temperature and pressure) being equal. We can envision it on one level as being due to the compaction and realignment of particles during progressive deformation. or even recrystallization. lower curve). Lithologies such as salt and gypsum-anhydrite may behave this way under certain conditions.. All other conditions (e. strain hardening can occur up to some ultimate strength. We expect certain clastic lithologies to respond in this manner. Such hardening is often the result of complex readjustment. and Figure 4 ) and reality ( Figure 5 ) lies in the behavior known as strain hardening. greater and greater amounts of stress become necessary to impose the same increment of deformation ( Figure 5. Figure 3 . this will increase rock strength-that is. On the other hand. upper curve). stress concentrations along grain boundaries result in extensive grain fracturing and dissolution. we are able to characterize the general response of materials as either brittle or ductile. In sandstones. of the material suffering strain.g. This causes the progressive filling of pore space with grain fragments and recrystallized quartz.Figure 5 The principal difference between the ideal ( Figure 2. for example. after which the stress necessary to cause a given strain decreases continually ( Figure 5. . Brittleness and Ductility On the basis of the differences between elastic and plastic behavior.

In every situation. It is. Figure 6. In contrast. . material is described as ductile if it is able to undergo a large amount of plastic deformation before failing.Brittle materials rupture before any significant plastic deformation occurs. These are not necessarily faults or fractures visible to the unaided eye. Figure 6 Figure 7 . or that ductility inevitably leads to folding. relatively meaningless to speak of the true "strength" of a rock without reference to these parameters. Such behavior in rocks is marked by the development of breakage discontinuities along the planes that represent maximum shear strain. in fact. It should not be assumed that brittleness guarantees faulting. strain rate and anisotropy. temperature. whether a rock responds in a brittle or ductile manner depends on several parameters-composition. but may take place between individual grains or within crystal lattices. effective confining pressure.

.Figure 7 and Figure 8 .

temperature (b). and strain rate (Figure 8 ). most geologic deformation occurs at strain rates of 10-14per sec) indicate how laboratory analysis has shown deformation to vary as a function of pressure (a). With growing overburden. Note for ( Figure 8): a strain rate of 10-7per sec is roughly equivalent to 1 year of time. however. But given normal rates of tectonic deformation. on rock deformation on homogeneous (Solenhofen) limestone. rock will tend to act in a more brittle manner. the element of time is crucial. such as basalt. only those lithologies with very low resistance to shear. there is some transitional depth range over which the response of a particular rock type will grade from dominantly brittle to ductile. which increases both pressure and temperature. ductility generally increases. If small amounts of stress are applied over sufficiently long periods of time. as determined by laboratory tests. at low temperatures and pressures. temperature (Figure 7 ). Figure 9is a schematic representation of the spectrum from brittle to ductile behavior in limestone. At the same time. .Figure 8 (A series of stress/strain diagrams showing the effects of confining pressure (Figure 6 ). may not. These laboratory tests tell us that near the surface. almost any rock will deform plastically. and strain rate (c) on homogeneous limestone.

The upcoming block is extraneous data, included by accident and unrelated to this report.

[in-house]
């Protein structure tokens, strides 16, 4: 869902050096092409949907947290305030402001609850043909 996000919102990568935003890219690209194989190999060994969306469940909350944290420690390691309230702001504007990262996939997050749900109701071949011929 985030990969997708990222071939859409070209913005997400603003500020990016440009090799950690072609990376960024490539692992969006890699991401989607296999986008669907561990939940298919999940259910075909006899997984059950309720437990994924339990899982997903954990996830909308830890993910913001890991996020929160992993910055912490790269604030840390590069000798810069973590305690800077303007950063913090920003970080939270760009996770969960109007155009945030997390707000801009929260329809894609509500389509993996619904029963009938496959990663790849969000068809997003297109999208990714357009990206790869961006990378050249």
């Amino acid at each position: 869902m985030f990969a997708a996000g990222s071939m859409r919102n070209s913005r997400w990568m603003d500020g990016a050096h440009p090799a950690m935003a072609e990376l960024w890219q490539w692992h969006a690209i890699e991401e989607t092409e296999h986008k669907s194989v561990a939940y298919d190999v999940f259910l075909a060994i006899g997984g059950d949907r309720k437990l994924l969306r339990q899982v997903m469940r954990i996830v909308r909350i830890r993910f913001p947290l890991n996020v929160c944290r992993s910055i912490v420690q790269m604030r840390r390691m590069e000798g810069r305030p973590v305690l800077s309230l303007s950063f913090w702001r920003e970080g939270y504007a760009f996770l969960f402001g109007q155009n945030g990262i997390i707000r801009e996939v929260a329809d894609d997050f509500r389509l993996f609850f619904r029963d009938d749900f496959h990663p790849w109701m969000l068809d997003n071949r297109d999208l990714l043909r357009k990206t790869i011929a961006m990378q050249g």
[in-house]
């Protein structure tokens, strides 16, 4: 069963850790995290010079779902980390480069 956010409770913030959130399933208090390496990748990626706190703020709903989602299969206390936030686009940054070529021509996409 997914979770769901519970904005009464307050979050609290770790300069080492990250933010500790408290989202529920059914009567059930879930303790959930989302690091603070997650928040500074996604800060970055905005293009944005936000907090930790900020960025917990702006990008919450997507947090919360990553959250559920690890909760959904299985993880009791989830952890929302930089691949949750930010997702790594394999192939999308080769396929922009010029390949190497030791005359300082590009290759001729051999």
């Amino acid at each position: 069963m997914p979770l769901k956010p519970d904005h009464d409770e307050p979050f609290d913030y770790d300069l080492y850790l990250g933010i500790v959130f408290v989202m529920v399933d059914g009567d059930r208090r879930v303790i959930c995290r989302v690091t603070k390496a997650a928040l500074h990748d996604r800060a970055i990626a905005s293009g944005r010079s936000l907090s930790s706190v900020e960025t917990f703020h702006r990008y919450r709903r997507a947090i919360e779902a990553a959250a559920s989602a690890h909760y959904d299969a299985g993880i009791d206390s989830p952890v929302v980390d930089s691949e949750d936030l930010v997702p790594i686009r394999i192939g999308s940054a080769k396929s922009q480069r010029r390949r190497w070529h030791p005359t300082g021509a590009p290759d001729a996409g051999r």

.Figure 9 Such testing applies a uniaxial stress (either compression or tension) to a cylindrical sample that is sealed within a chamber whose temperature and confining pressure can be regulated. in one sense. since these lithologies are more isotropic than clastic rock types. Limestone and marble have been favored as samples. In addition to pressure. the other factor that determines a rock's response to stress is. temperature and strain rate. the most obvious-its composition. Figure 10 is a diagram derived by Handin et al.

shows the tightest range of permanent strain before rupture. while slightly more ductile than quartzite at depths below two kilometers. however. Due to its mineral structure. Since both engineers and geoscientists make use of the terms compressive strength. two major points should be made in relation to these qualities.Figure 10 (1963) from extensive lab experiments on natural rock. One interesting point made by this diagram is that. but a relative response. with only one kilometer of burial. And second. Shown are measured ductilities for four common sedimentary lithologies in a water-saturated condition. First. We might also note that dolomite. determined by a specific set of immediate environmental conditions. almost all materials are weaker under tension than compression ( Table 1). This is partly the result of pore pressure effects that strongly reduce ultimate strength. which allows for significant intracrystalline gliding. Average crushing Tensile Shearing . The same trend of ductility increase is true for sandstones. it is very often the shearing strength of materials that determines when and how they will fail. marked differences in ductility already exist between limestone and other lithologies. tensile strength and shear strength. directly related to the mineral structure of calcite." then. even at moderate pressures and temperatures. is not a fixed property. and is often aided by pore pressure effects. dolomite does not deform readily by intracrystalline gliding. It is also. What is normally referred to as "rock strength.

strength Sandstone 740 Limestone 960 Quartzite 2020 Granite 1480 Basalt 2500 strength 10-30 30-60 30-90 30-50 - strength 100-200 150-250 150-250 150-300 50-150 Table 1: Measured strength of various rock types at standard temperature and pressure .